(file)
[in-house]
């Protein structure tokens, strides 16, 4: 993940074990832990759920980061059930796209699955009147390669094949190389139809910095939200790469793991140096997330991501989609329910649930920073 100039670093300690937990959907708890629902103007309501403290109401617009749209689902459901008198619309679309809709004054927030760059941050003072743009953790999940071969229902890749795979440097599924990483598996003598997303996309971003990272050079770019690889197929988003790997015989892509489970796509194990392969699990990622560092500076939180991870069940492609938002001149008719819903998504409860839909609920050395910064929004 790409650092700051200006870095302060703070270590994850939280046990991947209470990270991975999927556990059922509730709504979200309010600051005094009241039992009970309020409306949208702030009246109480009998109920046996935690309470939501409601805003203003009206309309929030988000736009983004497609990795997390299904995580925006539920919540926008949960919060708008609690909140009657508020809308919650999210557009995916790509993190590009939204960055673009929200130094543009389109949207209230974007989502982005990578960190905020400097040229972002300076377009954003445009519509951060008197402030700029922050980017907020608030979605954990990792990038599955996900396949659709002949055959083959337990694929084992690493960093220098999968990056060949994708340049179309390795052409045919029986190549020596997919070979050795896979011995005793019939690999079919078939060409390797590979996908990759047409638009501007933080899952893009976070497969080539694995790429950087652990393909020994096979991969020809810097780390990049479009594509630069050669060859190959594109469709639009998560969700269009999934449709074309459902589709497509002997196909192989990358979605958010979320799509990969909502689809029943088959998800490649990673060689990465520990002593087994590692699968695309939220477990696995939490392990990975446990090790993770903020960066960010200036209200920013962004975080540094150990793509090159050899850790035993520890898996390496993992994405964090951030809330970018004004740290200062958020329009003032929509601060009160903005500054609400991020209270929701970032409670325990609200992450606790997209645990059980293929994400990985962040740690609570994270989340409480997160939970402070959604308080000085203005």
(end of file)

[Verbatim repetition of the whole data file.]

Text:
[in-house]
């Protein structure tokens, strides 16, 4: 993940074990832990759920980061059930796209699955009147390669094949190389139809910095939200790469793991140096997330991501989609329910649930920073 100039670093300690937990959907708890629902103007309501403290109401617009749209689902459901008198619309679309809709004054927030760059941050003072743009953790999940071969229902890749795979440097599924990483598996003598997303996309971003990272050079770019690889197929988003790997015989892509489970796509194990392969699990990622560092500076939180991870069940492609938002001149008719819903998504409860839909609920050395910064929004 790409650092700051200006870095302060703070270590994850939280046990991947209470990270991975999927556990059922509730709504979200309010600051005094009241039992009970309020409306949208702030009246109480009998109920046996935690309470939501409601805003203003009206309309929030988000736009983004497609990795997390299904995580925006539920919540926008949960919060708008609690909140009657508020809308919650999210557009995916790509993190590009939204960055673009929200130094543009389109949207209230974007989502982005990578960190905020400097040229972002300076377009954003445009519509951060008197402030700029922050980017907020608030979605954990990792990038599955996900396949659709002949055959083959337990694929084992690493960093220098999968990056060949994708340049179309390795052409045919029986190549020596997919070979050795896979011995005793019939690999079919078939060409390797590979996908990759047409638009501007933080899952893009976070497969080539694995790429950087652990393909020994096979991969020809810097780390990049479009594509630069050669060859190959594109469709639009998560969700269009999934449709074309459902589709497509002997196909192989990358979605958010979320799509990969909502689809029943088959998800490649990673060689990465520990002593087994590692699968695309939220477990696995939490392990990975446990090790993770903020960066960010200036209200920013962004975080540094150990793509090159050899850790035993520890898996390496993992994405964090951030809330970018004004740290200062958020329009003032929509601060009160903005500054609400991020209270929701970032409670325990609200992450606790997209645990059980293929994400990985962040740690609570994270989340409480997160939970402070959604308080000085203005």